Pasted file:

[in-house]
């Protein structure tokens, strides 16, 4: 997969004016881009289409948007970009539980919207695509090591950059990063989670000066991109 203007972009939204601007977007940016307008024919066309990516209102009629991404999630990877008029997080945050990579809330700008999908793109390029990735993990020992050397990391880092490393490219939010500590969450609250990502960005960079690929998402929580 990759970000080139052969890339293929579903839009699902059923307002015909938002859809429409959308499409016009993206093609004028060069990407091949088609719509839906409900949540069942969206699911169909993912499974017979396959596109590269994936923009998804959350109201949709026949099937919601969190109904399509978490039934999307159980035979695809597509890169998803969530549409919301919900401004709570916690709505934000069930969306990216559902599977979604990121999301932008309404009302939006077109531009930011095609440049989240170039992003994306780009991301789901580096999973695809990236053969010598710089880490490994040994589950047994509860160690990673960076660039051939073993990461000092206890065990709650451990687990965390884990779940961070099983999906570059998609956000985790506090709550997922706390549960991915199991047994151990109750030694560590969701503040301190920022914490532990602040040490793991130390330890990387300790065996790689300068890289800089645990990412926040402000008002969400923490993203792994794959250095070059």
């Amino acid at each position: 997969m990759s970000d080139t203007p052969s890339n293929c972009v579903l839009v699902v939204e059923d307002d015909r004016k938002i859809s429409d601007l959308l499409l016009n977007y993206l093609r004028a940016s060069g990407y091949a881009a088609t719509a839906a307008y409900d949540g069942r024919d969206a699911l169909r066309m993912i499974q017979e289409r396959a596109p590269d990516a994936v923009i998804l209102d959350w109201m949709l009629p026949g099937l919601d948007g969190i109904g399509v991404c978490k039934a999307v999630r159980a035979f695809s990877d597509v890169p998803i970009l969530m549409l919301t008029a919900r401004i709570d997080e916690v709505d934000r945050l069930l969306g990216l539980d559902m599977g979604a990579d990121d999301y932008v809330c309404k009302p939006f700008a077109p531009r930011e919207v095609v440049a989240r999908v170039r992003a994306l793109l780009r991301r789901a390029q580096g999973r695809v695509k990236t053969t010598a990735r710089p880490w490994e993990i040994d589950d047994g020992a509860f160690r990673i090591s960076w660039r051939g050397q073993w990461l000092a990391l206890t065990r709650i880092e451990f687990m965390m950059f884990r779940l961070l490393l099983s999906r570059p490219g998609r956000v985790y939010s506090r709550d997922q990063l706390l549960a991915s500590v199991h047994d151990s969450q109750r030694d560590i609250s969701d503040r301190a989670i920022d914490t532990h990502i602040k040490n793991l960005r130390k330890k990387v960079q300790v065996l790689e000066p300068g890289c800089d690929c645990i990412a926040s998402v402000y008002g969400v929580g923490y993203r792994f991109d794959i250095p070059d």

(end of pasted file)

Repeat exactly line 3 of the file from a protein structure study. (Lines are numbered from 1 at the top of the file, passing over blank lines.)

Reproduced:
């Amino acid at each position: 997969m990759s970000d080139t203007p052969s890339n293929c972009v579903l839009v699902v939204e059923d307002d015909r004016k938002i859809s429409d601007l959308l499409l016009n977007y993206l093609r004028a940016s060069g990407y091949a881009a088609t719509a839906a307008y409900d949540g069942r024919d969206a699911l169909r066309m993912i499974q017979e289409r396959a596109p590269d990516a994936v923009i998804l209102d959350w109201m949709l009629p026949g099937l919601d948007g969190i109904g399509v991404c978490k039934a999307v999630r159980a035979f695809s990877d597509v890169p998803i970009l969530m549409l919301t008029a919900r401004i709570d997080e916690v709505d934000r945050l069930l969306g990216l539980d559902m599977g979604a990579d990121d999301y932008v809330c309404k009302p939006f700008a077109p531009r930011e919207v095609v440049a989240r999908v170039r992003a994306l793109l780009r991301r789901a390029q580096g999973r695809v695509k990236t053969t010598a990735r710089p880490w490994e993990i040994d589950d047994g020992a509860f160690r990673i090591s960076w660039r051939g050397q073993w990461l000092a990391l206890t065990r709650i880092e451990f687990m965390m950059f884990r779940l961070l490393l099983s999906r570059p490219g998609r956000v985790y939010s506090r709550d997922q990063l706390l549960a991915s500590v199991h047994d151990s969450q109750r030694d560590i609250s969701d503040r301190a989670i920022d914490t532990h990502i602040k040490n793991l960005r130390k330890k990387v960079q300790v065996l790689e000066p300068g890289c800089d690929c645990i990412a926040s998402v402000y008002g969400v929580g923490y993203r792994f991109d794959i250095p070059d």